Thursday, April 12, 2012

Over $2 billion to stop blight

by Amanda Sheldon Roberts, Enterprise Community Partners

NHC invites guest blog posters to write on important housing topics. The views expressed by guest posters do not necessarily reflect those of NHC or its members.

The National Mortgage Settlement is an historic joint state-federal initiative that settles claims that the five largest loan servicers (each affiliated with a major bank) engaged in a number of servicing abuses and improperly foreclosed on thousands of borrowers around the country. In the aggregate, the settlement will cost the servicers approximately $25 billion. Of that total, $17 billion will not be cash payments, but rather credit to the servicers for various activities, including principal reduction and loan modifications. Less appreciated in discussions thus far is that up to 12% of that $17 billion in credit may go toward anti-blight activities.

According to the settlement, servicers can get credit for:
  1. Forgiveness of principal associated with a property where the servicer does not pursue foreclosure

  2. Cash costs paid by the servicer for demolition of property

  3. REO properties donated to accepting municipalities or nonprofits or to disabled servicemembers or relatives of deceased servicemembers
That means over $2 billion could potentially be used around the country to stabilize neighborhoods—paid for by servicers. Indeed, it is financially attractive for servicers to engage in these activities because they will receive a full $1-for-$1 credit for demolition and donations (they will receive $0.50-on-the-dollar credit for the forgiveness of principal). Relative to other activities, such as short sales, these are lucrative credit terms. Therefore, the hope is that servicers will proactively seek to engage in anti-blight activities because it will get them more credit.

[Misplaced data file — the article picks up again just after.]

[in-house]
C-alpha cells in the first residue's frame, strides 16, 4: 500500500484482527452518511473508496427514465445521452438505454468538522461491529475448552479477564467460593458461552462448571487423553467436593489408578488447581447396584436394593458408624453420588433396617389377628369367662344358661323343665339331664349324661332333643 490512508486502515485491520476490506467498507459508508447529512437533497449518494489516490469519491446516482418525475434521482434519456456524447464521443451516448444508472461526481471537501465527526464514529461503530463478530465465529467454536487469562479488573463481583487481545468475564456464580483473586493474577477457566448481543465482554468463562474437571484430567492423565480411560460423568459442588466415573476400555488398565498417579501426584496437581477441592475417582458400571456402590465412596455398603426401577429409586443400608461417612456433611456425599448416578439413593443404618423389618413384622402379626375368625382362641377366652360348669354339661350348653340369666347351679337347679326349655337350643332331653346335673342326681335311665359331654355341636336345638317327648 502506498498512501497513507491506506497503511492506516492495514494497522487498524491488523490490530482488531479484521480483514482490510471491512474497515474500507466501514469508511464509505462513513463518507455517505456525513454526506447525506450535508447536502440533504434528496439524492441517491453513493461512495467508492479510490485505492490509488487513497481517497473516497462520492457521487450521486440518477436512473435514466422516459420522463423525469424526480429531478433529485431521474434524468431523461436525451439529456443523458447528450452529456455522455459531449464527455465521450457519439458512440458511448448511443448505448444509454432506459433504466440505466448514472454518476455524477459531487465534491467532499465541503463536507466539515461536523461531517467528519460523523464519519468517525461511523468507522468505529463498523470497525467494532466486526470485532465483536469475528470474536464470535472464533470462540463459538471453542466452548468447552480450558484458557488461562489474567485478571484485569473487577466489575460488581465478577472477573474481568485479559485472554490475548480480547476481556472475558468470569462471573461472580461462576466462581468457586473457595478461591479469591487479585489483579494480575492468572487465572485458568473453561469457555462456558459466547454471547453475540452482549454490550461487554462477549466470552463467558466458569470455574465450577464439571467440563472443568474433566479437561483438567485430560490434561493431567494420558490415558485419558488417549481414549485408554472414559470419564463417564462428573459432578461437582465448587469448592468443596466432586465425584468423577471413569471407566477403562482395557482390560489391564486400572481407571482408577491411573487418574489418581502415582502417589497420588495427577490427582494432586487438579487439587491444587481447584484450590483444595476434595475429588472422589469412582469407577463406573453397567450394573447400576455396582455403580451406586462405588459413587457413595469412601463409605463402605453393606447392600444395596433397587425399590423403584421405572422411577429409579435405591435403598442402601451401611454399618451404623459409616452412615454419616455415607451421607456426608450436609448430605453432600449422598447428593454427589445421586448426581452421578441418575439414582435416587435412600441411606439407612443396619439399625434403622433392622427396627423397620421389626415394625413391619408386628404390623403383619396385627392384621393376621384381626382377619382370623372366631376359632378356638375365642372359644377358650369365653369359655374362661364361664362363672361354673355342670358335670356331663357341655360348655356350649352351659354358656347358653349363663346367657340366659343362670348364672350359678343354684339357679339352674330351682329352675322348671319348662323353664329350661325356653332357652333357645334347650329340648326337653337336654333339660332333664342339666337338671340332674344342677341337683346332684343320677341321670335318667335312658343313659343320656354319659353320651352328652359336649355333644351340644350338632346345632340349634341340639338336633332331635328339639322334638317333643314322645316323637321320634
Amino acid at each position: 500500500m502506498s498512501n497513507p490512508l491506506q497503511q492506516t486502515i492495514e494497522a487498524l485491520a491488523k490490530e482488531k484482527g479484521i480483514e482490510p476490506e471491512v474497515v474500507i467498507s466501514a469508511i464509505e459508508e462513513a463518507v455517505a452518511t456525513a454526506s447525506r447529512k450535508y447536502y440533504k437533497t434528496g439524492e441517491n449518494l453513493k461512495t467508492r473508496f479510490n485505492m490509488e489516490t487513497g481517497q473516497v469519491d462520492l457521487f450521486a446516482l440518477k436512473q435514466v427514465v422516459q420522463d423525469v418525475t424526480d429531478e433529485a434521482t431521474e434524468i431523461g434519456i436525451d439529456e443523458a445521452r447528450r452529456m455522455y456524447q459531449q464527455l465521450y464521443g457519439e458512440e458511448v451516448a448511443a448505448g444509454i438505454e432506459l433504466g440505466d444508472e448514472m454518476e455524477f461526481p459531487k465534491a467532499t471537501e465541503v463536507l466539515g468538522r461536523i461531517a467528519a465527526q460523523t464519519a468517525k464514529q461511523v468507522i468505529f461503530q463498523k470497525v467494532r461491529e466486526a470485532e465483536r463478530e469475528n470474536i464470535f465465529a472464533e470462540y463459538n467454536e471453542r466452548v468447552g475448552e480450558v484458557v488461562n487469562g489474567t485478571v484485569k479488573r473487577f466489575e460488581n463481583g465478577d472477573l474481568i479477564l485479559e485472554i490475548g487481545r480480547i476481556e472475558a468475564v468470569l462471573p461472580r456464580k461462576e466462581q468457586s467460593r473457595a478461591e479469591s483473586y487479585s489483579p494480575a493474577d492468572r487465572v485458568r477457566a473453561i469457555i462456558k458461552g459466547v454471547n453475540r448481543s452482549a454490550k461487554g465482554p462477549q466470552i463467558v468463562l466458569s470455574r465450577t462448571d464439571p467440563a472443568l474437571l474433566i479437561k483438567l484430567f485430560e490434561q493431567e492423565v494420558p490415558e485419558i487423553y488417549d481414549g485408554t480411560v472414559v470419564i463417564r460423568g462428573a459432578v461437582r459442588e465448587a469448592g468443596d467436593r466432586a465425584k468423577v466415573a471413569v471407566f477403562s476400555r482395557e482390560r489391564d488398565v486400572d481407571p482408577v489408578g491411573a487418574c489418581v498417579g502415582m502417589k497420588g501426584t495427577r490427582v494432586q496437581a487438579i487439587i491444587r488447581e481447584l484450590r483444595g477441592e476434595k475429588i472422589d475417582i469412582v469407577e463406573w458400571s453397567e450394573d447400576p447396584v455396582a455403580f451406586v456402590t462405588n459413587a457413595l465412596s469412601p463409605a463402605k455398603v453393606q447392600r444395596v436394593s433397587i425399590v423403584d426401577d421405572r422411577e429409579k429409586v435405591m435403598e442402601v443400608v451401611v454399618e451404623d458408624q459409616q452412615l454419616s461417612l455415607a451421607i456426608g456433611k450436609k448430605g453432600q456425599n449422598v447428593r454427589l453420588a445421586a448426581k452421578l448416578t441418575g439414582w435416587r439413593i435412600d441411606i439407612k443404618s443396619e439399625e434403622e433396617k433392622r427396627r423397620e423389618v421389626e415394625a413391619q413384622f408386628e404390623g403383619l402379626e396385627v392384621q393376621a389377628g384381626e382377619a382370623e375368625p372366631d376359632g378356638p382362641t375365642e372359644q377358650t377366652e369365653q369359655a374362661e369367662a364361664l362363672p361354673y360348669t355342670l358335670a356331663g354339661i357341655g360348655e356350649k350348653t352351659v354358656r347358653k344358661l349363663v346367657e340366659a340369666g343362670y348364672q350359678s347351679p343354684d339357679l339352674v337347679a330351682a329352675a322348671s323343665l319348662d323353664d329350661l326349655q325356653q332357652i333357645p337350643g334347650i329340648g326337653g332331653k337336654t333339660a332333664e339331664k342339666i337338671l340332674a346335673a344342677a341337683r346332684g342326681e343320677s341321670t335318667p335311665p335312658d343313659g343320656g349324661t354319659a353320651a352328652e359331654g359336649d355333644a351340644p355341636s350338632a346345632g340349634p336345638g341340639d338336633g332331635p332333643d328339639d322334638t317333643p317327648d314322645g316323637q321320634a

The key is that banks need to work with local jurisdictions and nonprofits to ensure that these anti-blight activities align with current neighborhood stabilization efforts. Imagine how impactful it could be if the servicers teamed up with local NSP grantees to target select neighborhoods to donate properties and pay for demolition that coordinated with rehabilitation of other properties and foreclosure prevention. Conversely, this money would do little to stabilize neighborhoods if the servicers demolished and donated properties in scattered geographies and without coordinating with local officials and nonprofits. Think of one donated home on a block with four other vacant and deteriorating homes.

However, the settlement is still new and neither servicers nor communities fully understand how it will be implemented. Therefore, it is critical that the dialogue begin now. Local jurisdictions should capitalize on their existing NSP relationships with servicers to communicate how they would like the funds used. National organizations like NHC and Enterprise can facilitate this dialogue. After all, our shared goal is to ensure that this $2 billion reduces blight in ways that renew and strengthen neighborhoods.

Amanda Roberts is the Housing Director, Public Policy at Enterprise Community Partners, a member of the National Housing Conference's Leadership Circle. For 30 years, Enterprise has introduced solutions through public-private partnerships with financial institutions, governments, community organizations and other partners to create opportunity for low- and moderate income people through affordable housing in diverse, thriving communities.

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